Under the Radar

Bourne Exposes the Sin Eaters



The Bourne Legacy shifts the blame from those bozos at the CIA to mysterious suit-wearing guys at the Pentagon and exposes a program designed to create genetically altered super soldiers. If you think that plot sounds like a paranoid liberal conspiracy theory or (alternately) a real science-based breach of national security that demands an investigation led by Congressman Peter King, then writer/director Tony Gilroy's sequel/reboot/alternate storyline revival of the series is probably just going to make you mad(der than you already are most of the time).

For the rest of you Bourne fans, this movie pretty cleverly solves the problems created when both the star and the director quit and the studio had to figure out a way to keep the franchise going.

Gilroy, who also wrote the other three films in the series, famously complained that director Paul Greengrass shredded his plot details in pursuit of the furious handheld action style perfected in The Bourne Ultimatum. Gilroy abandons that style and very purposefully sets out to have his conspiracy theories make sense here; the first third of Legacy is happening simultaneously with the action in Ultimatum and it's Jason Bourne's NYC rampage and exposure of the Treadstone spy program that inspires the Pentagon to shut down its own Outcome program.

Outcome involves chemically enhanced soldiers who maintain their improvements with a strict pill regimen. There's a lot of back-and-forth about how the military needs operatives willing to commit reprehensible acts for the collective good ("sin eaters") and that's how the suits justify Outcome's wipeout.Jeremy Renner's Aaron Cross spends most of the movie in withdrawals and determined to score; Rachel Weisz is the improbably attractive scientist who knows how to get him a permanent fix.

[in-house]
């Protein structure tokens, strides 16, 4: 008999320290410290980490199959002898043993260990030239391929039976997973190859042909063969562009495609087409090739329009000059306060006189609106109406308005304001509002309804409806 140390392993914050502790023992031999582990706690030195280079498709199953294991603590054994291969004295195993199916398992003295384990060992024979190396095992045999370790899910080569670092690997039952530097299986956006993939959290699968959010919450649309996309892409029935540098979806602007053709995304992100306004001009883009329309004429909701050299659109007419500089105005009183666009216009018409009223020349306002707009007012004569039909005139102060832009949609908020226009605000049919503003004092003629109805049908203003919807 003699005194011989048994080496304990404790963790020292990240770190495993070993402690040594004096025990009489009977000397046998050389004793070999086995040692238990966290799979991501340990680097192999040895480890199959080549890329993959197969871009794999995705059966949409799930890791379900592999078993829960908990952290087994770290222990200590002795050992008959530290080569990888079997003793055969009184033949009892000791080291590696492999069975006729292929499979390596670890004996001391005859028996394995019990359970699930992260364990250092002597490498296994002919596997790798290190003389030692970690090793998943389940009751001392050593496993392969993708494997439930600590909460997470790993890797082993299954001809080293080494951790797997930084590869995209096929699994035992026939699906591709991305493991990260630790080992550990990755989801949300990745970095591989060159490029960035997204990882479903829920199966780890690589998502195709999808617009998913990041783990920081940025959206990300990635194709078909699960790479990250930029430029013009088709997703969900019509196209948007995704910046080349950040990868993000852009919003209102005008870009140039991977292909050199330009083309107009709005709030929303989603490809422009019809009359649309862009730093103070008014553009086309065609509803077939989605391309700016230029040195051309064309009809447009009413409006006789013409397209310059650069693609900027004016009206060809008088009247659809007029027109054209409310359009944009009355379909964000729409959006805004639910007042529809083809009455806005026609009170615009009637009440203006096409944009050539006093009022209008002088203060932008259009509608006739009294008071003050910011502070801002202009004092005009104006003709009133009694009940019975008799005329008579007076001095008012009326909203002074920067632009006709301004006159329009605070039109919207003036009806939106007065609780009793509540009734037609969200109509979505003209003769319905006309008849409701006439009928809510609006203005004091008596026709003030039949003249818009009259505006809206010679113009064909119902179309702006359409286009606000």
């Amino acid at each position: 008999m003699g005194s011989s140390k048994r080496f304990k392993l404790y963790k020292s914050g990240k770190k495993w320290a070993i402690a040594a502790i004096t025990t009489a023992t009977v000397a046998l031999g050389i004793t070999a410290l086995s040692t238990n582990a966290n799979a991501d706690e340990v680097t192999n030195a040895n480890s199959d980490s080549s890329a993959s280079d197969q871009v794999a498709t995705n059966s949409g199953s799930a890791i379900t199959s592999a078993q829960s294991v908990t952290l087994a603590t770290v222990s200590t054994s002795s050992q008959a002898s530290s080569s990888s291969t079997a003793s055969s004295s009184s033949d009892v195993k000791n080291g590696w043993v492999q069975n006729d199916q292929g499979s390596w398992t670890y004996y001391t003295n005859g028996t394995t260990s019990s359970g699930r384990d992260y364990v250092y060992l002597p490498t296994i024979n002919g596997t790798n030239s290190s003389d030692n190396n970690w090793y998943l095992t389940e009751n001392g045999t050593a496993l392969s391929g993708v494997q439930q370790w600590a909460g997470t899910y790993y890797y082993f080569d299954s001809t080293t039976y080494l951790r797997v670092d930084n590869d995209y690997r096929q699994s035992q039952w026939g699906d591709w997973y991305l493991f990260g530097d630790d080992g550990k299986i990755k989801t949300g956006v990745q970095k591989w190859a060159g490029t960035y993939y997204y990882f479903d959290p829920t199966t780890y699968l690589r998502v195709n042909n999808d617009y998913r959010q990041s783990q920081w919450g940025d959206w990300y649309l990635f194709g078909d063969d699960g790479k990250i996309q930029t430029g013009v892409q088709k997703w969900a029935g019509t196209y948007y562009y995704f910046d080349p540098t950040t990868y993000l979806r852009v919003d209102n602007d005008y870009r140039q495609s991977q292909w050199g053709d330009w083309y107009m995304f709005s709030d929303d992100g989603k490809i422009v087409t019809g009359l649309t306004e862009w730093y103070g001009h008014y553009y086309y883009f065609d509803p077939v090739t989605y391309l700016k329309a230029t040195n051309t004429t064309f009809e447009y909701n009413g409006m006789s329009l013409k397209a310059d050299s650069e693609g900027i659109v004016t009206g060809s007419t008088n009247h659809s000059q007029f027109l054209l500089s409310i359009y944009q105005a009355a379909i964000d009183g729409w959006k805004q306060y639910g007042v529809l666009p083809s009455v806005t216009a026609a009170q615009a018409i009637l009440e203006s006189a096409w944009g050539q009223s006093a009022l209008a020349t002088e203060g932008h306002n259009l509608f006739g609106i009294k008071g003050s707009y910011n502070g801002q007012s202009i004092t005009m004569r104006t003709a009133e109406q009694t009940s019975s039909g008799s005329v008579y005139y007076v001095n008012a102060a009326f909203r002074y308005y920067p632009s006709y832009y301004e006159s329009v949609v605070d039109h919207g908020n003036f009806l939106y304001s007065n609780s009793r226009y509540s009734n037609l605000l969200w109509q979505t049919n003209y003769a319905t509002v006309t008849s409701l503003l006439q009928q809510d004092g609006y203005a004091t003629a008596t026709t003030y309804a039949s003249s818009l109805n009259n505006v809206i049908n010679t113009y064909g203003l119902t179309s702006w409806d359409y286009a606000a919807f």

The first three quarters of the movie is lots of serious people having meetings, punctuated by a few explosions. That part totally works and brings to mind the best espionage movies from the '60s and '70s. Once Renner and Weisz escape from the drugs manufacturing facility, there's a motorcycle chase through the streets of Manila that seems to last forever. It's not awful, but you've seen better and then the movie just....stops.

Jeremy Renner's Aaron Cross isn't as interesting as Matt Damon's Jason Bourne. Tony Gilroy's direction is no match for the visual style that Paul Greengrass brought to the series. Still, The Bourne Legacy is way better than The Green Zone, the movie Damon and Greengrass abandoned this series to make. The bad guys wear suits and the good guys wear uniforms (aside from one gratuitous swipe at Army recruiters late in the movie).

Definitely worth your $12 and definitely worth a sequel.

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